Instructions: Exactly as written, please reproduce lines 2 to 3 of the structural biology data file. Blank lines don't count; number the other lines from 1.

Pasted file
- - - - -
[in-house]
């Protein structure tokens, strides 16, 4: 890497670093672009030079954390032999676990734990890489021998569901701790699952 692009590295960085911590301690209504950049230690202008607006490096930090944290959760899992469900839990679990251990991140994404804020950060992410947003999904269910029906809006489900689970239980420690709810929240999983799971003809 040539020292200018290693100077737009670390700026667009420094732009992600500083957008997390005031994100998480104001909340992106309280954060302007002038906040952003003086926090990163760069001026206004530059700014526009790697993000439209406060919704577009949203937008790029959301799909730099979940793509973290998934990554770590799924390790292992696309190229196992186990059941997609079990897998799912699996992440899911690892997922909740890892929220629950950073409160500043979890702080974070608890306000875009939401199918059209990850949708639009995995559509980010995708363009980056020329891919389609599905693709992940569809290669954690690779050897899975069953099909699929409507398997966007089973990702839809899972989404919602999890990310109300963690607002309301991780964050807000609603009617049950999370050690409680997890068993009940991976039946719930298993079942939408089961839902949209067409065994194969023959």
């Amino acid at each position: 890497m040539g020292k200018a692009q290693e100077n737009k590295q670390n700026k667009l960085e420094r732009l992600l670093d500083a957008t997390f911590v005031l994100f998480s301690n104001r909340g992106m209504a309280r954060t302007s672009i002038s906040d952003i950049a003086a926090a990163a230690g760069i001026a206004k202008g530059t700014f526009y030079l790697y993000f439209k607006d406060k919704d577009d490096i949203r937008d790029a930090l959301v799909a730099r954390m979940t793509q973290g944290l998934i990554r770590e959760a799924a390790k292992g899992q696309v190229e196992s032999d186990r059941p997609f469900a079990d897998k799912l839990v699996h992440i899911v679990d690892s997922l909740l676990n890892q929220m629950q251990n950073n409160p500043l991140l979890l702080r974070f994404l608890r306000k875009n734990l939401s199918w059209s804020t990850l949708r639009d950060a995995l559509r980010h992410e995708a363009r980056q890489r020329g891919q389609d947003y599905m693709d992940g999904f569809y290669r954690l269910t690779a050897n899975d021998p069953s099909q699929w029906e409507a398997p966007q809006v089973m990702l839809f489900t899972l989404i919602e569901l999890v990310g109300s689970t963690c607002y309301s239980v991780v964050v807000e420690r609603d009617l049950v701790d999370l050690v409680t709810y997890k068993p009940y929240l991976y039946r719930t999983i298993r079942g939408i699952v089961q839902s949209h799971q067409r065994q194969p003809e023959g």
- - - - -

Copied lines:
């Protein structure tokens, strides 16, 4: 890497670093672009030079954390032999676990734990890489021998569901701790699952 692009590295960085911590301690209504950049230690202008607006490096930090944290959760899992469900839990679990251990991140994404804020950060992410947003999904269910029906809006489900689970239980420690709810929240999983799971003809 040539020292200018290693100077737009670390700026667009420094732009992600500083957008997390005031994100998480104001909340992106309280954060302007002038906040952003003086926090990163760069001026206004530059700014526009790697993000439209406060919704577009949203937008790029959301799909730099979940793509973290998934990554770590799924390790292992696309190229196992186990059941997609079990897998799912699996992440899911690892997922909740890892929220629950950073409160500043979890702080974070608890306000875009939401199918059209990850949708639009995995559509980010995708363009980056020329891919389609599905693709992940569809290669954690690779050897899975069953099909699929409507398997966007089973990702839809899972989404919602999890990310109300963690607002309301991780964050807000609603009617049950999370050690409680997890068993009940991976039946719930298993079942939408089961839902949209067409065994194969023959």
């Amino acid at each position: 890497m040539g020292k200018a692009q290693e100077n737009k590295q670390n700026k667009l960085e420094r732009l992600l670093d500083a957008t997390f911590v005031l994100f998480s301690n104001r909340g992106m209504a309280r954060t302007s672009i002038s906040d952003i950049a003086a926090a990163a230690g760069i001026a206004k202008g530059t700014f526009y030079l790697y993000f439209k607006d406060k919704d577009d490096i949203r937008d790029a930090l959301v799909a730099r954390m979940t793509q973290g944290l998934i990554r770590e959760a799924a390790k292992g899992q696309v190229e196992s032999d186990r059941p997609f469900a079990d897998k799912l839990v699996h992440i899911v679990d690892s997922l909740l676990n890892q929220m629950q251990n950073n409160p500043l991140l979890l702080r974070f994404l608890r306000k875009n734990l939401s199918w059209s804020t990850l949708r639009d950060a995995l559509r980010h992410e995708a363009r980056q890489r020329g891919q389609d947003y599905m693709d992940g999904f569809y290669r954690l269910t690779a050897n899975d021998p069953s099909q699929w029906e409507a398997p966007q809006v089973m990702l839809f489900t899972l989404i919602e569901l999890v990310g109300s689970t963690c607002y309301s239980v991780v964050v807000e420690r609603d009617l049950v701790d999370l050690v409680t709810y997890k068993p009940y929240l991976y039946r719930t999983i298993r079942g939408i699952v089961q839902s949209h799971q067409r065994q194969p003809e023959g």